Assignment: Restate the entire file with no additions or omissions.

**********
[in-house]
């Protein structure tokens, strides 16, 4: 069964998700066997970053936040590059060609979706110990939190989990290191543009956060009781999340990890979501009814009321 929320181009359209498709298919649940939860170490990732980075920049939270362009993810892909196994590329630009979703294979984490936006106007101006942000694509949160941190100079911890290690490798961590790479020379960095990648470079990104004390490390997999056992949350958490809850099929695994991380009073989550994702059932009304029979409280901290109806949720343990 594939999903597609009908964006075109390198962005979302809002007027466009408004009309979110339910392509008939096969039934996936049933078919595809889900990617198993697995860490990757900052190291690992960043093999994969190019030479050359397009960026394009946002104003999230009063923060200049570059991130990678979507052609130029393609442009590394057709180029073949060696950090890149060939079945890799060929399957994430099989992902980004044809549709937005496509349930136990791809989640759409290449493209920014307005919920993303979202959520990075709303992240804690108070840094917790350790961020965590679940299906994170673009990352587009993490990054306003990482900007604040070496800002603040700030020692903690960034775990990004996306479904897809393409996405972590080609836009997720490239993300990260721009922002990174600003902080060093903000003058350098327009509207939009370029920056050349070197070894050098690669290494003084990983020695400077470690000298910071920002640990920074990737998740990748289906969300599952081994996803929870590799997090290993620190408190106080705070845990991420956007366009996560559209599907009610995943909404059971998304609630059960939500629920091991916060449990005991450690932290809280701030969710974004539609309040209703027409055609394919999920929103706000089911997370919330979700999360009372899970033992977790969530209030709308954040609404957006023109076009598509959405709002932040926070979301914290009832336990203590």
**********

[in-house]
């Protein structure tokens, strides 16, 4: 069964998700066997970053936040590059060609979706110990939190989990290191543009956060009781999340990890979501009814009321 929320181009359209498709298919649940939860170490990732980075920049939270362009993810892909196994590329630009979703294979984490936006106007101006942000694509949160941190100079911890290690490798961590790479020379960095990648470079990104004390490390997999056992949350958490809850099929695994991380009073989550994702059932009304029979409280901290109806949720343990 594939999903597609009908964006075109390198962005979302809002007027466009408004009309979110339910392509008939096969039934996936049933078919595809889900990617198993697995860490990757900052190291690992960043093999994969190019030479050359397009960026394009946002104003999230009063923060200049570059991130990678979507052609130029393609442009590394057709180029073949060696950090890149060939079945890799060929399957994430099989992902980004044809549709937005496509349930136990791809989640759409290449493209920014307005919920993303979202959520990075709303992240804690108070840094917790350790961020965590679940299906994170673009990352587009993490990054306003990482900007604040070496800002603040700030020692903690960034775990990004996306479904897809393409996405972590080609836009997720490239993300990260721009922002990174600003902080060093903000003058350098327009509207939009370029920056050349070197070894050098690669290494003084990983020695400077470690000298910071920002640990920074990737998740990748289906969300599952081994996803929870590799997090290993620190408190106080705070845990991420956007366009996560559209599907009610995943909404059971998304609630059960939500629920091991916060449990005991450690932290809280701030969710974004539609309040209703027409055609394919999920929103706000089911997370919330979700999360009372899970033992977790969530209030709308954040609404957006023109076009598509959405709002932040926070979301914290009832336990203590």